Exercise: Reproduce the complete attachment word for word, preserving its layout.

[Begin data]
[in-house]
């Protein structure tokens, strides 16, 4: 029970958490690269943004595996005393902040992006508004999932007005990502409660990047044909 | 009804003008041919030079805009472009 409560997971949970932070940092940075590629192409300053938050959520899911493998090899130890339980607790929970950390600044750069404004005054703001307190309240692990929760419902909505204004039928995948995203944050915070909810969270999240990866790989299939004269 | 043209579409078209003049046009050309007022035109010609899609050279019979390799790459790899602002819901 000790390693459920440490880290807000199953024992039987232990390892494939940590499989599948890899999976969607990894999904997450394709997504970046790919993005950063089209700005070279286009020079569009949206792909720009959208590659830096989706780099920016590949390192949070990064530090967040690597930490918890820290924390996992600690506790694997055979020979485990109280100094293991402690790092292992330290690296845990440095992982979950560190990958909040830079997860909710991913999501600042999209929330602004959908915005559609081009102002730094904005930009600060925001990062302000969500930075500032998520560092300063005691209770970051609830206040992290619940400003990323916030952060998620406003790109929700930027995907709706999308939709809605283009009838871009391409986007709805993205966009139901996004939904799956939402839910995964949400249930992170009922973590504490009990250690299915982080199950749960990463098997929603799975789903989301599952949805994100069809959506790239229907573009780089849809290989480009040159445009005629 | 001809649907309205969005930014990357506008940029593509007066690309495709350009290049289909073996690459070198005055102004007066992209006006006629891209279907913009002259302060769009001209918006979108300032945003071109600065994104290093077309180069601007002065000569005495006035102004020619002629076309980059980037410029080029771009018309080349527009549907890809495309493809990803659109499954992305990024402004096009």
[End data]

[in-house]
């Protein structure tokens, strides 16, 4: 029970958490690269943004595996005393902040992006508004999932007005990502409660990047044909 | 009804003008041919030079805009472009 409560997971949970932070940092940075590629192409300053938050959520899911493998090899130890339980607790929970950390600044750069404004005054703001307190309240692990929760419902909505204004039928995948995203944050915070909810969270999240990866790989299939004269 | 043209579409078209003049046009050309007022035109010609899609050279019979390799790459790899602002819901 000790390693459920440490880290807000199953024992039987232990390892494939940590499989599948890899999976969607990894999904997450394709997504970046790919993005950063089209700005070279286009020079569009949206792909720009959208590659830096989706780099920016590949390192949070990064530090967040690597930490918890820290924390996992600690506790694997055979020979485990109280100094293991402690790092292992330290690296845990440095992982979950560190990958909040830079997860909710991913999501600042999209929330602004959908915005559609081009102002730094904005930009600060925001990062302000969500930075500032998520560092300063005691209770970051609830206040992290619940400003990323916030952060998620406003790109929700930027995907709706999308939709809605283009009838871009391409986007709805993205966009139901996004939904799956939402839910995964949400249930992170009922973590504490009990250690299915982080199950749960990463098997929603799975789903989301599952949805994100069809959506790239229907573009780089849809290989480009040159445009005629 | 001809649907309205969005930014990357506008940029593509007066690309495709350009290049289909073996690459070198005055102004007066992209006006006629891209279907913009002259302060769009001209918006979108300032945003071109600065994104290093077309180069601007002065000569005495006035102004020619002629076309980059980037410029080029771009018309080349527009549907890809495309493809990803659109499954992305990024402004096009």